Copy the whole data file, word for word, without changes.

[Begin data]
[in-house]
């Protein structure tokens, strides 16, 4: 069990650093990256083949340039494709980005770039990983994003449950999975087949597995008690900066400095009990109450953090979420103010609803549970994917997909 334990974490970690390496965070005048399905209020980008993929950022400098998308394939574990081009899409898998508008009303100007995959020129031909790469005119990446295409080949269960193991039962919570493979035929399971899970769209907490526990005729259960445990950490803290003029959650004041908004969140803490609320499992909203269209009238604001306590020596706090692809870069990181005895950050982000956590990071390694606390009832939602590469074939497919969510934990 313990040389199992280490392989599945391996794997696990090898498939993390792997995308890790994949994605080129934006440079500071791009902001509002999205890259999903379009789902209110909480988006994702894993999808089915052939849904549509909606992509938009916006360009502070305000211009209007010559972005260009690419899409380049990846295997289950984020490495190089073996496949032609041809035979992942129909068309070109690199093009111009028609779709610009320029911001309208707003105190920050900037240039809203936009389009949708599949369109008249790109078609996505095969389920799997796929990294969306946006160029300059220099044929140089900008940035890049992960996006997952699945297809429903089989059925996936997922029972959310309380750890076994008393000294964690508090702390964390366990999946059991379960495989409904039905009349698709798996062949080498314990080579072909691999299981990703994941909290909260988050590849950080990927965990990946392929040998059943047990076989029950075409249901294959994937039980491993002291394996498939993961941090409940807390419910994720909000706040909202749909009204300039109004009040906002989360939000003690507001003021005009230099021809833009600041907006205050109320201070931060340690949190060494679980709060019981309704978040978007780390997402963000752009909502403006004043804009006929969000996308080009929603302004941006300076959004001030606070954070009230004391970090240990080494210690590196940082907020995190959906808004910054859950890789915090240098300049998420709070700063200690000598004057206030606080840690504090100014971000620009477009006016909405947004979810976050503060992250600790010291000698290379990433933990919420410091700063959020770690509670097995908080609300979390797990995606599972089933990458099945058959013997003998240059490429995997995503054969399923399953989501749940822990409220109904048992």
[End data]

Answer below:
[in-house]
């Protein structure tokens, strides 16, 4: 069990650093990256083949340039494709980005770039990983994003449950999975087949597995008690900066400095009990109450953090979420103010609803549970994917997909 334990974490970690390496965070005048399905209020980008993929950022400098998308394939574990081009899409898998508008009303100007995959020129031909790469005119990446295409080949269960193991039962919570493979035929399971899970769209907490526990005729259960445990950490803290003029959650004041908004969140803490609320499992909203269209009238604001306590020596706090692809870069990181005895950050982000956590990071390694606390009832939602590469074939497919969510934990 313990040389199992280490392989599945391996794997696990090898498939993390792997995308890790994949994605080129934006440079500071791009902001509002999205890259999903379009789902209110909480988006994702894993999808089915052939849904549509909606992509938009916006360009502070305000211009209007010559972005260009690419899409380049990846295997289950984020490495190089073996496949032609041809035979992942129909068309070109690199093009111009028609779709610009320029911001309208707003105190920050900037240039809203936009389009949708599949369109008249790109078609996505095969389920799997796929990294969306946006160029300059220099044929140089900008940035890049992960996006997952699945297809429903089989059925996936997922029972959310309380750890076994008393000294964690508090702390964390366990999946059991379960495989409904039905009349698709798996062949080498314990080579072909691999299981990703994941909290909260988050590849950080990927965990990946392929040998059943047990076989029950075409249901294959994937039980491993002291394996498939993961941090409940807390419910994720909000706040909202749909009204300039109004009040906002989360939000003690507001003021005009230099021809833009600041907006205050109320201070931060340690949190060494679980709060019981309704978040978007780390997402963000752009909502403006004043804009006929969000996308080009929603302004941006300076959004001030606070954070009230004391970090240990080494210690590196940082907020995190959906808004910054859950890789915090240098300049998420709070700063200690000598004057206030606080840690504090100014971000620009477009006016909405947004979810976050503060992250600790010291000698290379990433933990919420410091700063959020770690509670097995908080609300979390797990995606599972089933990458099945058959013997003998240059490429995997995503054969399923399953989501749940822990409220109904048992």